3. 3. Who is your master? – God or money?
  4. 4. What is your anxiety level? – preoccupied with what to eat and what you’ll wear? Are you a worrier or worry-free?
  5. 5. What’s your priority? – God’s kingdom and righteousness, or your own needs?</li></ul>I promised you that along with our discussion of the Discipline of Frugality we would also consider the related Discipline of Simplicity. Richard Foster’s chapter in Celebration of Discipline has some excellent insights and applications that I would like to share with you. I think you’ll see that his thoughts about Simplicity apply equally well to the Discipline of Frugality.<br />Richard Foster, Celebration of Discipline, chapter 6 – The Celebration of Simplicity:<br />Without simplicity we will either capitulate to the “mammon” spirit of this present evil age, or we will fall into an un-Christian legalistic asceticism. Both lead to idolatry. Both are spiritually lethal. (p 85)<br />The central point for the Discipline of simplicity is to seek the kingdom of God and the righteousness of his kingdom first and then everything necessary will come in its proper order. (p 86)<br /><ul><li>To receive what we have as a gift from God is the first inner attitude of simplicity.
  6. 6. To know that it is God’s business, and not ours, to care for what we have is the second inner attitude of simplicity.
  7. 7. To have our goods available to others marks the third inner attitude of simplicity. (p 88-89)</li></ul>The Outward Expression of Simplicity: (pp 89-95)<br /><ul><li>Buy things for their usefulness rather than their status.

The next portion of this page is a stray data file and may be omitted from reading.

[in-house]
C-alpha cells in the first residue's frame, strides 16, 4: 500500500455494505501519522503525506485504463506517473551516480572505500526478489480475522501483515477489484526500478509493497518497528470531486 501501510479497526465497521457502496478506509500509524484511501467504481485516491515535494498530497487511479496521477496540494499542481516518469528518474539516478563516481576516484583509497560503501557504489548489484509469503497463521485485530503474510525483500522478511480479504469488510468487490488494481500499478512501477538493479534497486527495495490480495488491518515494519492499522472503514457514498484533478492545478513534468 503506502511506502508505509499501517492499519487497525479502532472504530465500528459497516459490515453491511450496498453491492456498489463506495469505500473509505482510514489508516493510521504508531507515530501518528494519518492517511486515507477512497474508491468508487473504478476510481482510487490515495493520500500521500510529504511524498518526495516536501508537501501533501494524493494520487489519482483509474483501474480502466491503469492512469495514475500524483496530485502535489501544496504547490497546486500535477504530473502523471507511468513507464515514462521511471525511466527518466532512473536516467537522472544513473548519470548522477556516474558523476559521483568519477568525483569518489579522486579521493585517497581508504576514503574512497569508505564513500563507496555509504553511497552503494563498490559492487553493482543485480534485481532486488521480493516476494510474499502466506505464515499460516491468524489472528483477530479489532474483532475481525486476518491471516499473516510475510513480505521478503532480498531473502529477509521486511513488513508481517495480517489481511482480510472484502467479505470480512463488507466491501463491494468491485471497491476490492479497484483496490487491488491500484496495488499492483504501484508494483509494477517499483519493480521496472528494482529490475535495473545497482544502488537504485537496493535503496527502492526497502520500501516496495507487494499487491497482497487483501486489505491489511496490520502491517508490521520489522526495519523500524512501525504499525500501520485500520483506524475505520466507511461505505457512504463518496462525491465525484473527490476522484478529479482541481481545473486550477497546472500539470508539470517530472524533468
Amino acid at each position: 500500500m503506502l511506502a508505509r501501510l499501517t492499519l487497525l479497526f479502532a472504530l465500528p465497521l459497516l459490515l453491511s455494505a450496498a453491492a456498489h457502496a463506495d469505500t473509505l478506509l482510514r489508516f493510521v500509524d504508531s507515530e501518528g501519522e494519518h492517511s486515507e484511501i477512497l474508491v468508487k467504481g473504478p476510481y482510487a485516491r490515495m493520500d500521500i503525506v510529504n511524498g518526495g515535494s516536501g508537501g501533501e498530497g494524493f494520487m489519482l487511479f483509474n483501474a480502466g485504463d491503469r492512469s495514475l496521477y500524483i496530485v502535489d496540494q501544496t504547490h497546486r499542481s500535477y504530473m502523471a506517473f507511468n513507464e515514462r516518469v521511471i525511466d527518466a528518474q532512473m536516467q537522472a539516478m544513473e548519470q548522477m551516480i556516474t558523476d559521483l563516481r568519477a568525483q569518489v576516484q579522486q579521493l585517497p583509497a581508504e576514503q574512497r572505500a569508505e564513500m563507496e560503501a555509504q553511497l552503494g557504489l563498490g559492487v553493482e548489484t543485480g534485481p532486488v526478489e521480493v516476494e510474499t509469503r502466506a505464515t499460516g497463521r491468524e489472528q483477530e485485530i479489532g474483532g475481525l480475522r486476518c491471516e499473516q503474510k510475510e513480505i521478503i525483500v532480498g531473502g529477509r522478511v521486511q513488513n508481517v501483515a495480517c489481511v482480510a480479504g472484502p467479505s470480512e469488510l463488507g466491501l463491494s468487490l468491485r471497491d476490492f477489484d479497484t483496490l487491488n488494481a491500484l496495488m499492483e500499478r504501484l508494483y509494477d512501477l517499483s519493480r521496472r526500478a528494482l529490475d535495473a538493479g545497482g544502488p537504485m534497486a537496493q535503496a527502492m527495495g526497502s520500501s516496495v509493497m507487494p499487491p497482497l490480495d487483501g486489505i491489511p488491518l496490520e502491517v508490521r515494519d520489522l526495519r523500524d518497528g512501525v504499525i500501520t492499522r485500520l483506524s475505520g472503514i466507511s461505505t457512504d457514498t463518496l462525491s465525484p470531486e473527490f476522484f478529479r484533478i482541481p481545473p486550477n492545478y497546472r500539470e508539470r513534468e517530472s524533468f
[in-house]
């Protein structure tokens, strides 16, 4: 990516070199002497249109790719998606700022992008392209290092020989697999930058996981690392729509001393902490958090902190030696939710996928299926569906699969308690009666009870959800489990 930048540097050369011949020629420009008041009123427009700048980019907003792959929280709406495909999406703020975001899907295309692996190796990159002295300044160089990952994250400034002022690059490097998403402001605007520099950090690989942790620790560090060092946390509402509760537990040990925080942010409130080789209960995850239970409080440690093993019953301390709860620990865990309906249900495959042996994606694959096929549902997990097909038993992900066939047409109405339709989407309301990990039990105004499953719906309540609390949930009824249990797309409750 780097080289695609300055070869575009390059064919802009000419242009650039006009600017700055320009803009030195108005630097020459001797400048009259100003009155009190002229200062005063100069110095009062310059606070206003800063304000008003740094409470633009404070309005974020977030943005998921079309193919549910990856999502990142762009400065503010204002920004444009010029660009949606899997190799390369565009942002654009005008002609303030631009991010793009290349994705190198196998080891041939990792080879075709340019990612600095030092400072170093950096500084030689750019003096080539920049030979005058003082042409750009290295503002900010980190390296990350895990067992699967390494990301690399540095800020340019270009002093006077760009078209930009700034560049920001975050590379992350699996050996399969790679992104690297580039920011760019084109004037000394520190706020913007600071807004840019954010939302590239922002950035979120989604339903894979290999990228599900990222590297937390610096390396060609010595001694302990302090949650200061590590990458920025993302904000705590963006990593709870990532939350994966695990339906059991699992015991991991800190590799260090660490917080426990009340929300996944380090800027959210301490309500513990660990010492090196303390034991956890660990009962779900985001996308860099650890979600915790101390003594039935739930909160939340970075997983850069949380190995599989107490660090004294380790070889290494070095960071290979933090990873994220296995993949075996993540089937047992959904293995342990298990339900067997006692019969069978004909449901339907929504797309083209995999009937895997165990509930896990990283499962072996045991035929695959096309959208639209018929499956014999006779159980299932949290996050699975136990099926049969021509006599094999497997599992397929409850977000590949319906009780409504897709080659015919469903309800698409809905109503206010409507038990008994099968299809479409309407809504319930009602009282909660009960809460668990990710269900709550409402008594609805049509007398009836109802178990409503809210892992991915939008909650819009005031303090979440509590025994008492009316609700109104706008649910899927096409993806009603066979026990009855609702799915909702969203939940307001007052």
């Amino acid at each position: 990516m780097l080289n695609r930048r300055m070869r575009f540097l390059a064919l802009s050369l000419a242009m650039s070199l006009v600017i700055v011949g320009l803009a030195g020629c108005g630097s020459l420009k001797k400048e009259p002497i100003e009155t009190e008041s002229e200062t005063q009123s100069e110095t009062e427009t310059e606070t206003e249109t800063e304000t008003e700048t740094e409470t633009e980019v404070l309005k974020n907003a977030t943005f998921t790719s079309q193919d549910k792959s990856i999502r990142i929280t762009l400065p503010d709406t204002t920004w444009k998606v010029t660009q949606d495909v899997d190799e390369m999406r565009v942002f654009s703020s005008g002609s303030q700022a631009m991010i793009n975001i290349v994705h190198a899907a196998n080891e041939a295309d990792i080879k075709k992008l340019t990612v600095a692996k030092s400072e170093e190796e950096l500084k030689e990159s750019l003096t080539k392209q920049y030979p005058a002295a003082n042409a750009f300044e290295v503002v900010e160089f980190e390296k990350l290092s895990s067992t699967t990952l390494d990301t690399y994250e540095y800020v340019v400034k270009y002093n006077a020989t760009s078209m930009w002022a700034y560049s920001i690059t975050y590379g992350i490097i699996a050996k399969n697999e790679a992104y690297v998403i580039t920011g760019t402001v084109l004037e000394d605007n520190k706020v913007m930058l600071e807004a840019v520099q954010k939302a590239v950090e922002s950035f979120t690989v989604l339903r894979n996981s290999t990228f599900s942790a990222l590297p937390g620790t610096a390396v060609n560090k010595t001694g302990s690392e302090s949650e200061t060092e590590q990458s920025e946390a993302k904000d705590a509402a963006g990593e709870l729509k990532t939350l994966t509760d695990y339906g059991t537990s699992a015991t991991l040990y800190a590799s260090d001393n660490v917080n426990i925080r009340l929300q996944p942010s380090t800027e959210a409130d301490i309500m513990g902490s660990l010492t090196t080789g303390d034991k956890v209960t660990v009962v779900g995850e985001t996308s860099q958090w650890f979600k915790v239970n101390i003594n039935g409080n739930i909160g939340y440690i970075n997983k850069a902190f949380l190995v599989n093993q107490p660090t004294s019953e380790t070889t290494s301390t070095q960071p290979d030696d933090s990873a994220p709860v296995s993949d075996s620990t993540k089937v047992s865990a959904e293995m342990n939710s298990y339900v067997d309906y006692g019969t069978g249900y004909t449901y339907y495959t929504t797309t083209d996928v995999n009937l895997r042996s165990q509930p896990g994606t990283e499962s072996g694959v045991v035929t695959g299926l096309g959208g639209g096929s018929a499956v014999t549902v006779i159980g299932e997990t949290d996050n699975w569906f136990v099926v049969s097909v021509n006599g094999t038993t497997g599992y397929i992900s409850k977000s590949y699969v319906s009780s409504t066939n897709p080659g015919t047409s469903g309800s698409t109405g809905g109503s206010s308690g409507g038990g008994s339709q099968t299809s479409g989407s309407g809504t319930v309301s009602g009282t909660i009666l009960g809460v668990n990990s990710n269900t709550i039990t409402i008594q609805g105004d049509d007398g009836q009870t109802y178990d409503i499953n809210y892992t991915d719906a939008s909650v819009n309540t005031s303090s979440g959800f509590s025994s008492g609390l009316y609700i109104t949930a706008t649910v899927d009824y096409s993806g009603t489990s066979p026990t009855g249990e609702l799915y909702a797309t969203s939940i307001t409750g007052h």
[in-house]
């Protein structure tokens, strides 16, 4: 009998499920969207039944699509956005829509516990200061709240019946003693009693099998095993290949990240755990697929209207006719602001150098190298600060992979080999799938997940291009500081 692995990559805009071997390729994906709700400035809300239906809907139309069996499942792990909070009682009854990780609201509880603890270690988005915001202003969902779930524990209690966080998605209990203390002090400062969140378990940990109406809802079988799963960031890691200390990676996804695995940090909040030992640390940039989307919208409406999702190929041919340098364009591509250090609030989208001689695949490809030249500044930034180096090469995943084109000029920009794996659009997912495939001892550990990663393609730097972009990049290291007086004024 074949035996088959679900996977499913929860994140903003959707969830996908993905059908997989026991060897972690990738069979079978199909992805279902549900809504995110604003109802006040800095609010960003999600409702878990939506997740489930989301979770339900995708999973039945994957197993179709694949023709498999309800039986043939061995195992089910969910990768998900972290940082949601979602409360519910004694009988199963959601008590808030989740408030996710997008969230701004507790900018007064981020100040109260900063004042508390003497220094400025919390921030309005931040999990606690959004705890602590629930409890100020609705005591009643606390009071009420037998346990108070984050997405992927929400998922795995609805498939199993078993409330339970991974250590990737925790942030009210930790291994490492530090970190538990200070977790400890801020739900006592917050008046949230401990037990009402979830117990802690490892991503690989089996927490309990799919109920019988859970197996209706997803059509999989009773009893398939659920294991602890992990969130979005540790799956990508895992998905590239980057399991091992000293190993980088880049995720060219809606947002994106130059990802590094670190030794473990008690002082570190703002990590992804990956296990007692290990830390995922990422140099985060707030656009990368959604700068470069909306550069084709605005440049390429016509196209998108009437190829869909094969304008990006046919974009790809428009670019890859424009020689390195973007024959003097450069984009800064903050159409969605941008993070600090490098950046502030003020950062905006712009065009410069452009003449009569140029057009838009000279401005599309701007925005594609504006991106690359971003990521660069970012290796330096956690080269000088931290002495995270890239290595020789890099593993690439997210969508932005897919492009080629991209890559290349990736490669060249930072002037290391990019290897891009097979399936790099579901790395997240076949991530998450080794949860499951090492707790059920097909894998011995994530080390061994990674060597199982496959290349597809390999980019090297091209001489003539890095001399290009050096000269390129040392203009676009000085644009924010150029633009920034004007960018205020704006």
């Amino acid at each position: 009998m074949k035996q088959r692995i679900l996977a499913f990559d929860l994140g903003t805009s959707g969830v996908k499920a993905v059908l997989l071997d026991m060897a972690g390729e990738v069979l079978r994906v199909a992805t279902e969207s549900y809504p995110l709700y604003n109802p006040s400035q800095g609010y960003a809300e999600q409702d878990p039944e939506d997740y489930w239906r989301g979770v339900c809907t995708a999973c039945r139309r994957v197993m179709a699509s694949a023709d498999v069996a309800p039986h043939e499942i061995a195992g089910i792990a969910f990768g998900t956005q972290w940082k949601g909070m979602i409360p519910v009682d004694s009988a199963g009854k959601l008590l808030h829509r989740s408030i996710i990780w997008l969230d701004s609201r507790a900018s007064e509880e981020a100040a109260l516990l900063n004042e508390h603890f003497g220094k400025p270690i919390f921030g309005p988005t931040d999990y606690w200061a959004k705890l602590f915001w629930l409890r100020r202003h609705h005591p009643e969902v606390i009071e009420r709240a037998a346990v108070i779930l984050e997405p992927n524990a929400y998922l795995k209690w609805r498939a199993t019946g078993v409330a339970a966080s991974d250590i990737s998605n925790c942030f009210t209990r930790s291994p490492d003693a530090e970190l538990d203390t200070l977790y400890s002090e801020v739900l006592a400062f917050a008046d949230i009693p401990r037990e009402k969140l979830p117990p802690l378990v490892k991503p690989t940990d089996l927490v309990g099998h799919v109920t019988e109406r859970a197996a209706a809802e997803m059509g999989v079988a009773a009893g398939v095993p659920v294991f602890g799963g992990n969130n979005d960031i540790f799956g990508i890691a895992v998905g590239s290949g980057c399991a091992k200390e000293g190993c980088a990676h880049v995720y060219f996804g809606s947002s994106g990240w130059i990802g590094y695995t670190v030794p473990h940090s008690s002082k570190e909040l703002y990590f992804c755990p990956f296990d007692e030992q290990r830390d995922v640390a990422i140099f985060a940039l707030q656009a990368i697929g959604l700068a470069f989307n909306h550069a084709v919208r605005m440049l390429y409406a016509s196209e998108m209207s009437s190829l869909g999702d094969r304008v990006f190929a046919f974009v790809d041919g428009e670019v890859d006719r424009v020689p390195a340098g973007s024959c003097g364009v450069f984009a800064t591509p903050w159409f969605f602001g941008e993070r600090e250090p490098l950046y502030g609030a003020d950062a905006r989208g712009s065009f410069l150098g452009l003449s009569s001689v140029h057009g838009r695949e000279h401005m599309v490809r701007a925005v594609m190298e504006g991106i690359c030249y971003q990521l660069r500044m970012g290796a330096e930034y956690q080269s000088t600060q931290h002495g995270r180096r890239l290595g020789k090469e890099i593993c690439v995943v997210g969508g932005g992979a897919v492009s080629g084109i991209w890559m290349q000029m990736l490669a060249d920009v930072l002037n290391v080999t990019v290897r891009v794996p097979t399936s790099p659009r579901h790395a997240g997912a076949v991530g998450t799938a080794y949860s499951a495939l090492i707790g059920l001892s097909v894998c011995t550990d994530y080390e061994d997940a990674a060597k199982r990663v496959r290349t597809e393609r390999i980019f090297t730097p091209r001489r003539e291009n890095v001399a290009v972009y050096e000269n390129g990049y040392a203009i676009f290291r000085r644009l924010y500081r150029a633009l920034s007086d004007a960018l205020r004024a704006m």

8. 8. Reject anything that is producing an addiction in you. (newspaper illus. p91)
  9. 9. Develop a habit of giving things away.
  10. 10. Refuse to be propagandized by the custodians of modern gadgetry.
  11. 11. Learn to enjoy things without owning them.
  12. 12. Develop a deeper appreciation for the creation.
  13. 13. Look with a healthy skepticism at all “buy now, pay later” schemes.
  14. 14. Obey Jesus’ instructions about plain, honest speech.
  15. 15. Reject anything that breeds the oppression of others.
  16. 16. Shun anything that distracts you from seeking first the kingdom of God. (Job, position, status, family, friends, security—these things and many more can all too quickly become the center of attention. </li></ul>Read Crazy Love stories:<br /><ul><li>Marva Dawn
  17. 17. Shane Claiborne</li></ul>PRAY: Jesus, what would you have me do as an exercise to practice frugality or simplicity?<br />